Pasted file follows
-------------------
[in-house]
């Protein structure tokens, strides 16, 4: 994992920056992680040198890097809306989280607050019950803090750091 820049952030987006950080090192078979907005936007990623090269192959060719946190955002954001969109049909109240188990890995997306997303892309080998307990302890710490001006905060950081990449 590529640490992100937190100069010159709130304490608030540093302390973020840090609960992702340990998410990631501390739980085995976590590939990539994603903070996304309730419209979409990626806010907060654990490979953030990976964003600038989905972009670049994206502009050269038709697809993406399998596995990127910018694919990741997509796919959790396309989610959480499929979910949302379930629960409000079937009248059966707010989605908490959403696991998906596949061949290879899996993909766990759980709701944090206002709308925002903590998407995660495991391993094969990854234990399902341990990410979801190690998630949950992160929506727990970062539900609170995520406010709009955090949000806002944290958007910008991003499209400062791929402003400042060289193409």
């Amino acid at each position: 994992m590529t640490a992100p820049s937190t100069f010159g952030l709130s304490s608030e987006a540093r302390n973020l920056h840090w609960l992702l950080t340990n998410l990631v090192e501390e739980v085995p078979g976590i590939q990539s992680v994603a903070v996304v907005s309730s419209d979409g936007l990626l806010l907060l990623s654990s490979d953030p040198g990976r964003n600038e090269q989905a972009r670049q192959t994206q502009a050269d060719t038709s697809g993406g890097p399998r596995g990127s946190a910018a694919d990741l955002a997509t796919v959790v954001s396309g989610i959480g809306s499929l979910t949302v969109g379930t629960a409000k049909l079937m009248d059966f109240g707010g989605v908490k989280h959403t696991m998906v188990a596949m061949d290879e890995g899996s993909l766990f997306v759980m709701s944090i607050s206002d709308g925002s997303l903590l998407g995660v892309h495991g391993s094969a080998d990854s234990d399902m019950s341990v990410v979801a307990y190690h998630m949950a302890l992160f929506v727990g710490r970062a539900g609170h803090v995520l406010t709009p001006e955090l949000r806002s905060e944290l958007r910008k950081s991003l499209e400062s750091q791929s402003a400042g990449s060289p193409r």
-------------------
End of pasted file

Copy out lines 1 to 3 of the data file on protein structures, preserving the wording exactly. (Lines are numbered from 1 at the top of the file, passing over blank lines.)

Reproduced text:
[in-house]
């Protein structure tokens, strides 16, 4: 994992920056992680040198890097809306989280607050019950803090750091 820049952030987006950080090192078979907005936007990623090269192959060719946190955002954001969109049909109240188990890995997306997303892309080998307990302890710490001006905060950081990449 590529640490992100937190100069010159709130304490608030540093302390973020840090609960992702340990998410990631501390739980085995976590590939990539994603903070996304309730419209979409990626806010907060654990490979953030990976964003600038989905972009670049994206502009050269038709697809993406399998596995990127910018694919990741997509796919959790396309989610959480499929979910949302379930629960409000079937009248059966707010989605908490959403696991998906596949061949290879899996993909766990759980709701944090206002709308925002903590998407995660495991391993094969990854234990399902341990990410979801190690998630949950992160929506727990970062539900609170995520406010709009955090949000806002944290958007910008991003499209400062791929402003400042060289193409």
């Amino acid at each position: 994992m590529t640490a992100p820049s937190t100069f010159g952030l709130s304490s608030e987006a540093r302390n973020l920056h840090w609960l992702l950080t340990n998410l990631v090192e501390e739980v085995p078979g976590i590939q990539s992680v994603a903070v996304v907005s309730s419209d979409g936007l990626l806010l907060l990623s654990s490979d953030p040198g990976r964003n600038e090269q989905a972009r670049q192959t994206q502009a050269d060719t038709s697809g993406g890097p399998r596995g990127s946190a910018a694919d990741l955002a997509t796919v959790v954001s396309g989610i959480g809306s499929l979910t949302v969109g379930t629960a409000k049909l079937m009248d059966f109240g707010g989605v908490k989280h959403t696991m998906v188990a596949m061949d290879e890995g899996s993909l766990f997306v759980m709701s944090i607050s206002d709308g925002s997303l903590l998407g995660v892309h495991g391993s094969a080998d990854s234990d399902m019950s341990v990410v979801a307990y190690h998630m949950a302890l992160f929506v727990g710490r970062a539900g609170h803090v995520l406010t709009p001006e955090l949000r806002s905060e944290l958007r910008k950081s991003l499209e400062s750091q791929s402003a400042g990449s060289p193409r």